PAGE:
“Bill Enright has provided tremendous leadership, and I’m glad he will continue to help us advance the Lake Institute’s mission through one of its most valuable initiatives,” King continued. “Thanks to the impressive foundation laid by the Lake family and Bill, as well as the institute’s fabulous staff and advisory board, the Lake Institute on Faith & Giving is well positioned to grow and to continue to have a significant impact in the future.”
King’s research earned him the American Society of Church History’s 2010 Sydney E. Mead Prize, and he was named to the current class (2013-15) of Young Scholars in American Religion, a select group of scholars chosen by the Center for the Study of American Religion and Culture at Indiana University-Purdue University Indianapolis (IUPUI) to engage in research and teaching collaborations. His research interests include exploring how American religious communities encounter and engage increasingly global contexts as well as how the religious identity of faith-based nonprofits shapes their motivations, rhetoric and work.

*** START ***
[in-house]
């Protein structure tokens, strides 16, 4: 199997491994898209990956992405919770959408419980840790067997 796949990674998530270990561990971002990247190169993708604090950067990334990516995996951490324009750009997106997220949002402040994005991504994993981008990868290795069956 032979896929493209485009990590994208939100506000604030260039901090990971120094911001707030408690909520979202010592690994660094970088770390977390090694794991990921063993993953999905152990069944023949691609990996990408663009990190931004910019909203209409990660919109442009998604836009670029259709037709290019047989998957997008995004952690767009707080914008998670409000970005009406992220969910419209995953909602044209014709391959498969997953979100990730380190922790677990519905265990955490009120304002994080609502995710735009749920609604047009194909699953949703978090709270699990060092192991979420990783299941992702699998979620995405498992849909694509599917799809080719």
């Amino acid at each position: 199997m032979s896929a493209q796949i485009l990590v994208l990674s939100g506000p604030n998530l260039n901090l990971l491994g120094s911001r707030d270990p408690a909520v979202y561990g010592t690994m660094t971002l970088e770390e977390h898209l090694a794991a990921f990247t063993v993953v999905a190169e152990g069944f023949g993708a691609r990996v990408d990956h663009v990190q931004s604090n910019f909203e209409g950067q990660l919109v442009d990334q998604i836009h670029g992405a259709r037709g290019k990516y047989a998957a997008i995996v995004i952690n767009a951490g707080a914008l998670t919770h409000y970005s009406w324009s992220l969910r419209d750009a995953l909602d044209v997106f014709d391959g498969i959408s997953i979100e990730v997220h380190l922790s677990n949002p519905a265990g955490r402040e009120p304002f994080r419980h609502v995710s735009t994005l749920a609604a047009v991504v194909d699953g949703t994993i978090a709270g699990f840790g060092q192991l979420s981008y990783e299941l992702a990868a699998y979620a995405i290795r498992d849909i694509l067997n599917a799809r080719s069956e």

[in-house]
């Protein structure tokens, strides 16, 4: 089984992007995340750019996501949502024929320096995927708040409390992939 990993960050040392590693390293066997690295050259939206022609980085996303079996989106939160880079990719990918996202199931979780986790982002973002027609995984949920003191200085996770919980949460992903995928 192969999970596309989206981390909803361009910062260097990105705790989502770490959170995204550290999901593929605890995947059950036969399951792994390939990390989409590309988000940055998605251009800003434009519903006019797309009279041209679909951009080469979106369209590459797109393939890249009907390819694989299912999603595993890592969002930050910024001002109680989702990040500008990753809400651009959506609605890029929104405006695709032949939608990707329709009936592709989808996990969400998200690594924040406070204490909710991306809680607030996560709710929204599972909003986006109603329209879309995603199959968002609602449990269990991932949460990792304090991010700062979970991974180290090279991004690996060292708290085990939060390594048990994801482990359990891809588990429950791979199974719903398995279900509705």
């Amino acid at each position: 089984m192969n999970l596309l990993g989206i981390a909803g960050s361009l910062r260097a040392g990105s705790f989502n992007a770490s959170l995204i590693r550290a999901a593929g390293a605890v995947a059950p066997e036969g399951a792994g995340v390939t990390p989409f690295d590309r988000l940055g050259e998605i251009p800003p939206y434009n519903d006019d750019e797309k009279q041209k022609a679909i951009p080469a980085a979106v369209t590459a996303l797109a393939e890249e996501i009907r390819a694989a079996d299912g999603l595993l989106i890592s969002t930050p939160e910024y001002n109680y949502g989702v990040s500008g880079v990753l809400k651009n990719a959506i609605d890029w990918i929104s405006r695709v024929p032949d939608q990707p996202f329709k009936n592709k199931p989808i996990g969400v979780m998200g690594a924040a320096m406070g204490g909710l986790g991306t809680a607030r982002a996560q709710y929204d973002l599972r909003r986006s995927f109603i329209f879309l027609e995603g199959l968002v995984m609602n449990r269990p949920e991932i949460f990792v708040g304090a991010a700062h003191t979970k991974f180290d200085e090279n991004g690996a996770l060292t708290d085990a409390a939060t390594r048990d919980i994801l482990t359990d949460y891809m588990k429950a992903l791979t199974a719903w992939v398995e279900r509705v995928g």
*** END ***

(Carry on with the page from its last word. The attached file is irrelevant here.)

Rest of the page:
About Lake Institute on Faith & Giving
A groundbreaking program, Lake Institute on Faith & Giving at the Indiana University Lilly Family School of Philanthropy fosters greater understanding of the ways in which faith inspires and informs giving within the major religious traditions. It does so through educational forums, research into the dynamic relationships between faith and giving, assistance to donors and thoughtful conversations among individuals, families and faith communities on issues related to faith, money and giving as a way to nurture cultures of generosity. Learn more. Follow us on Twitter @LakeInstitute and “Like” us on Facebook.
About the Lilly Family School of Philanthropy
The nation’s first school of philanthropy, the Indiana University Lilly Family School of Philanthropy is dedicated to improving philanthropy to improve the world by training and empowering students and professionals to be innovators and leaders who create positive and lasting change in the world. The school offers a comprehensive approach to philanthropy through its academic, research and international programs and through The Fund Raising School, Lake Institute on Faith & Giving and the Women’s Philanthropy Institute. Learn more. Follow us on Twitter @IUPhilanthropy and “Like” us on Facebook.